KABUL, Afghanistan – Fugitive Taliban leader Mullah Omar purportedly said in an audiotape aired Sunday that
Afghanistan's government and the U.S.-led coalition supporting it do not have the wisdom to solve the nation's crisis.
The U.S. military said two coalition soldiers had been killed in combat that also left about 45 militants dead. Also, President Hamid Karzai called for more coordination between coalition and tribal leaders in counterterrorism operations.
U.S.-led forces are waging their largest anti-Taliban offensive to date across southern Afghanistan to quash the deadliest campaign of militant violence since the Islamists' ouster in 2001.
The recording aired by independent Pakistan station Geo TV was apparently made during a recent meeting of Taliban leaders in Helmand province, the network said. Its authenticity could not immediately be confirmed.
"They cannot solve the issue of Afghanistan based on their wisdom and thinking," the speaker said.
The station's reporter said the recording also included Omar's claim that the Taliban control large areas of the country.
Geo said the tape came in an e-mail from purported Taliban figures in the capital, Kabul.
The audio recording, if confirmed as Omar's, would be his first since July 2005, when he vowed that the Taliban would continue to fight coalition forces.
Karzai did not comment on the tape's authenticity during an interview with a cable news network. But he said that if Omar is "really in charge," he should emerge from hiding and "face the danger that he is causing to hundreds of young people in Afghanistan and Pakistan."
"It needs guts to do what he's talking about, and he doesn't have it," Karzai told CNN's "Late Edition."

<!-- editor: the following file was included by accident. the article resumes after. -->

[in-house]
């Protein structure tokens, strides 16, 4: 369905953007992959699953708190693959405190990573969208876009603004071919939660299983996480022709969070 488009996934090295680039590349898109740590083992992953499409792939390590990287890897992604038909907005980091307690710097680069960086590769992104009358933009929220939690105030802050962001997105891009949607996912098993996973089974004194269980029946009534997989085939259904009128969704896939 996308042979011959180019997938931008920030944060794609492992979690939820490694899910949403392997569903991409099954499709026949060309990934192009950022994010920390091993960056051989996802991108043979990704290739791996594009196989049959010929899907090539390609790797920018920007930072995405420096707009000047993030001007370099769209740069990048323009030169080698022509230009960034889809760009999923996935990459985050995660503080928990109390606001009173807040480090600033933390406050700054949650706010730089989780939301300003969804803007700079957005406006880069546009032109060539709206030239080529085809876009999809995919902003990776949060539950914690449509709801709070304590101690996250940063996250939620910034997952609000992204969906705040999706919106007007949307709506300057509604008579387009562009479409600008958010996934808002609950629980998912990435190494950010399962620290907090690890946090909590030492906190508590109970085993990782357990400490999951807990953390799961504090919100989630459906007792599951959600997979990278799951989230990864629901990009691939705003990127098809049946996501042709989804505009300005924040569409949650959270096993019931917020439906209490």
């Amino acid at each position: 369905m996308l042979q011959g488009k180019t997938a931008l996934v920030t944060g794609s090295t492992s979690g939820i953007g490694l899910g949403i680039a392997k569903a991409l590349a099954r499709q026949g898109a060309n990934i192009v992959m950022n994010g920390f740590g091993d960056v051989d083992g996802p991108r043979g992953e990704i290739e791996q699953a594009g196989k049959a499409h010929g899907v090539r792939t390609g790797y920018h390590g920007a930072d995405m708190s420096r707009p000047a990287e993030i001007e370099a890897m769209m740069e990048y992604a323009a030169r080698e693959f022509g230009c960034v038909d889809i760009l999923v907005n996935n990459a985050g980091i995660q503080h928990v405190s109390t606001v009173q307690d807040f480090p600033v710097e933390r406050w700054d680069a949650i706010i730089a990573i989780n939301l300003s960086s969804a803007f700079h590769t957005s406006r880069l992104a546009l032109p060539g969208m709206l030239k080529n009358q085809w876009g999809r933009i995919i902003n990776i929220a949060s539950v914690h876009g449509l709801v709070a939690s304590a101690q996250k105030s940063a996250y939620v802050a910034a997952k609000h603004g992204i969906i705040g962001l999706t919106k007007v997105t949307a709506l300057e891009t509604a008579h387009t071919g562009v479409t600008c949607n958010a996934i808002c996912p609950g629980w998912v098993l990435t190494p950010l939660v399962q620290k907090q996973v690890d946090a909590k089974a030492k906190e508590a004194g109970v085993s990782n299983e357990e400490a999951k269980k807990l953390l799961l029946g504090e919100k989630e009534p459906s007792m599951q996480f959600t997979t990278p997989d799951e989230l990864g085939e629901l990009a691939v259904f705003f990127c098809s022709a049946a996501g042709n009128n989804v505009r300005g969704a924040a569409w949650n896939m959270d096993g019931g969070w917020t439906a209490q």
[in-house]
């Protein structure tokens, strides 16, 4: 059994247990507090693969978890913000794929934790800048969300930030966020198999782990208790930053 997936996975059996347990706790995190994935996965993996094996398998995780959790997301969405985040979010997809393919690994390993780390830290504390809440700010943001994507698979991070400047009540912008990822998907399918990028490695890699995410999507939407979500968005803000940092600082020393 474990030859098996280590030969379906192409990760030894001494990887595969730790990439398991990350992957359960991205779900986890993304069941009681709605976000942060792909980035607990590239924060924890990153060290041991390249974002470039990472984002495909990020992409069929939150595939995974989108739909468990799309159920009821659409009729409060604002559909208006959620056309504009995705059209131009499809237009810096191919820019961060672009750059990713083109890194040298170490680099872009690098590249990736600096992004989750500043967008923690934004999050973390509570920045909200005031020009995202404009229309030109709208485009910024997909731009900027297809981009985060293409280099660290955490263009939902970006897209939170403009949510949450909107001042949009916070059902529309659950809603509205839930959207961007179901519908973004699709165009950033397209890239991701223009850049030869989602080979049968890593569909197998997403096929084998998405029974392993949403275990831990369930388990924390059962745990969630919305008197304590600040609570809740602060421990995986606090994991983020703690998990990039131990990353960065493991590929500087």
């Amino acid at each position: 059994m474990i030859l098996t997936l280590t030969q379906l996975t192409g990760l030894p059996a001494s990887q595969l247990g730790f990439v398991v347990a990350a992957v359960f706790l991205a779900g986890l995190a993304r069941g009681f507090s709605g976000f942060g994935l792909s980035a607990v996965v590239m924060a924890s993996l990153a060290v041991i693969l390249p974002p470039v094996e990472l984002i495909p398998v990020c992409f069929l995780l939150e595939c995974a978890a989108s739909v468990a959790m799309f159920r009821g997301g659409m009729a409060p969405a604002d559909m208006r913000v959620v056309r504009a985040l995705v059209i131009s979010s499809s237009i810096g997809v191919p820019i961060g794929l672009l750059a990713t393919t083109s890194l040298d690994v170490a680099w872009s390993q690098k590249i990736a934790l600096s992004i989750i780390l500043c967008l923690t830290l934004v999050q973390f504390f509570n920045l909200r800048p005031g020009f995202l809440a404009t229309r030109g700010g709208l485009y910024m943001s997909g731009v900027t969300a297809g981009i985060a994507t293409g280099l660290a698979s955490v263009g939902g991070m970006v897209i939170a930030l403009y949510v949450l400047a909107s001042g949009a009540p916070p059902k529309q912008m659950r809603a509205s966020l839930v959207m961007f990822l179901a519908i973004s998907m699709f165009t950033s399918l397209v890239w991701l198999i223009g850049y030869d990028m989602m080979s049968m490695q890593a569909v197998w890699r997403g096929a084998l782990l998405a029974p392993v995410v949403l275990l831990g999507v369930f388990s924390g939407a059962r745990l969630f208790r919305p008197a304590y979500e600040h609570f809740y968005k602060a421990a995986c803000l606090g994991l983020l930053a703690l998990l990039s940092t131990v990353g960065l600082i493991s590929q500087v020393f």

Omar led the Taliban in the capture of Kabul in 1996. Following the Sept. 11 attacks in the United States, an American-led military campaign invaded Afghanistan and toppled the Taliban for harboring al-Qaida leader Osama bin Laden and his group.
Karzai said Omar and the Taliban do not represent a threat to Afghanistan's government.
"They exist in the form of attacking schools, attacking children, killing innocent people," he said. "They are no match for our power."
The two coalition soldiers died at a hospital after they were wounded during a four-hour gunbattle Saturday, the U.S.-led coalition said in a statement. Another coalition soldier also was wounded.
The identities of the slain soldiers were not released.
The coalition estimates about 250 insurgents have been killed since Operation Mountain Thrust got under way earlier this month to stop a wave of suicide attacks and ambushes.
At a meeting in Kabul, Karzai emphasized to key Western officials the need for international troops to work more closely with tribal leaders and community elders during military operations, his office said.
The president told Western diplomats and the heads of NATO and U.S. forces in Afghanistan that the international community should examine the root causes of terrorist activities.
He again warned that maximum caution was needed to avoid civilian casualties during military operations.
The meeting followed strong statements from Karzai last week that the current approach of hunting down Taliban militants has failed to address the funding, training and recruitment that fuel terrorism.
In eastern Afghanistan, a police official said five Afghan aid workers, including two doctors and an employee of a Swedish aid organization, had been kidnapped.
Two doctors, an employee of the aid agency Swedish Committee for Afghanistan and two local government workers were kidnapped Thursday while driving in Nuristan province, said Ghalamullah Nuristani, the provincial deputy police chief.
Abdallah Fahim, spokesman for the Public Health Ministry in Kabul, said the five hostages were still alive and that police and Afghan troops were looking for them.